Twitter launched an out-of-home campaign featuring a series of social issue-themed outdoor ads

 

And Twitter isn’t the only tech brand that’s taking leaps into print. Airbnb.com, All Recipes, CNET.com, Net-a-Porter.com, and Dogster.com have included a non-traditional print medium to their strategies. This trend is not limited to digital companies, either. The TV industry is seeing the advantage of print with launches of Food Network and HGTV magazines.

Some advantages to print that these digitally-led companies see value in:

Tangible connectivity. Countless times we can be found in the magazine aisle reading about the latest news or gossip, and dabbing an alluring perfume scent from the print ad page. Or going to an amazing concert to wait 30 minutes in the merch line to purchase a poster or shirt that your favorite band printed. Print gives a personality to the brand, from touch to sight to smell. That connection resonates with people. Think about millennials and Gen Z’s; they have grown up with digital and missing much of that tactile experience. I-5 Publishing had this in mind when they purchased Catster and Dogster, web-based pet aficionados that showcase viral cats and dogs. They use higher quality paper, binding, and photography which appeals to the buyer’s experience.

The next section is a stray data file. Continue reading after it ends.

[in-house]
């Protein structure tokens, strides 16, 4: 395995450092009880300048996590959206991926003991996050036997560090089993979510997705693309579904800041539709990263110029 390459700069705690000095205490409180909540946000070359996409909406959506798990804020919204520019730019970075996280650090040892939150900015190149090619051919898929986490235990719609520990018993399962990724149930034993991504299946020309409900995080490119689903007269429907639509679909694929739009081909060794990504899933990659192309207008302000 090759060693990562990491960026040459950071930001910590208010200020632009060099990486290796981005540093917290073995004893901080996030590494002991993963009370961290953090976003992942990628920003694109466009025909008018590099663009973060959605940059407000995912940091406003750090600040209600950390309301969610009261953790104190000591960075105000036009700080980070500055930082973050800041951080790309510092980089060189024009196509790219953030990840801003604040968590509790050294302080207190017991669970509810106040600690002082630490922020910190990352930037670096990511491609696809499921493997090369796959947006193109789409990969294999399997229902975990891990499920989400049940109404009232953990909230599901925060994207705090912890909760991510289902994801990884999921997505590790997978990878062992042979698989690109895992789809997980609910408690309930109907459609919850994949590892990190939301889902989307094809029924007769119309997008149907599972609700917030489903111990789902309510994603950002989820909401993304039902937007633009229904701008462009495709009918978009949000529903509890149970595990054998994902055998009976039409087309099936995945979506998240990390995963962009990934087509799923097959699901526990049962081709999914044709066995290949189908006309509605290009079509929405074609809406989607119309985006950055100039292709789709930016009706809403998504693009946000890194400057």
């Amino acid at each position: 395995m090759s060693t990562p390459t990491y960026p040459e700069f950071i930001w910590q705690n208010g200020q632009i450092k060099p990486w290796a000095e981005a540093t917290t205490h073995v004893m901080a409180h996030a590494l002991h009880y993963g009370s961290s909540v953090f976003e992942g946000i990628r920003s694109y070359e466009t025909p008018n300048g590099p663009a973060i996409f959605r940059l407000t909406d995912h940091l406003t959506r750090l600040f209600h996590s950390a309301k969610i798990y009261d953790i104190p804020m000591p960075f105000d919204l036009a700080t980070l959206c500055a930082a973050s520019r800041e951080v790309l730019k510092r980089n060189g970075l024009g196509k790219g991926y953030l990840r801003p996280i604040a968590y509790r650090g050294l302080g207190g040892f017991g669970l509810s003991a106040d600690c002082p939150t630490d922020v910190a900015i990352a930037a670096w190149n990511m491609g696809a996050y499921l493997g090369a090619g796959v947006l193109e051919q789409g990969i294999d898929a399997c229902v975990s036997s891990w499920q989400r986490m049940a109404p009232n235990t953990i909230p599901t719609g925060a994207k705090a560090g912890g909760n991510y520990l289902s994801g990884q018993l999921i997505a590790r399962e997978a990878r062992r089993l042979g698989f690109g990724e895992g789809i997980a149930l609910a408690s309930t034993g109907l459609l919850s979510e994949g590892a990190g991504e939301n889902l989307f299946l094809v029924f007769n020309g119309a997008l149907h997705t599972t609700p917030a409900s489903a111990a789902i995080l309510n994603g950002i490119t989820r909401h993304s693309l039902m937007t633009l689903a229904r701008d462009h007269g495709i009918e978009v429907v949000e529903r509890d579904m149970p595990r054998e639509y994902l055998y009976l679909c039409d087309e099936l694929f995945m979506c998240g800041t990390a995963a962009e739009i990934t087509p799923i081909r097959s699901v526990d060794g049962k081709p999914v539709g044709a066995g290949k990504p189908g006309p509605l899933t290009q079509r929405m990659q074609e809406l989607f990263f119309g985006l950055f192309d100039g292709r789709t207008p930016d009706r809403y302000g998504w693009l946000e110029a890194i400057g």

Go offline. Omnipresence. (Pop-up) Buy this product! (Pop-up) Save lots of money! (Pop-up) Click now for details! The bombardment of digital ads can feel overwhelming. Connie Guglielmo, editor-in-chief of CNET news knows the importance of going offline, which helped push this tech website to make the transition into print. “People do like to decompress… shut off the screen and they like to read things in print.” Print allows you to look away, concentrate, and enjoy the experience, thus distancing itself from the distractions. With tech companies that have an imprint online already, print can heighten the omnipresence of online and offline.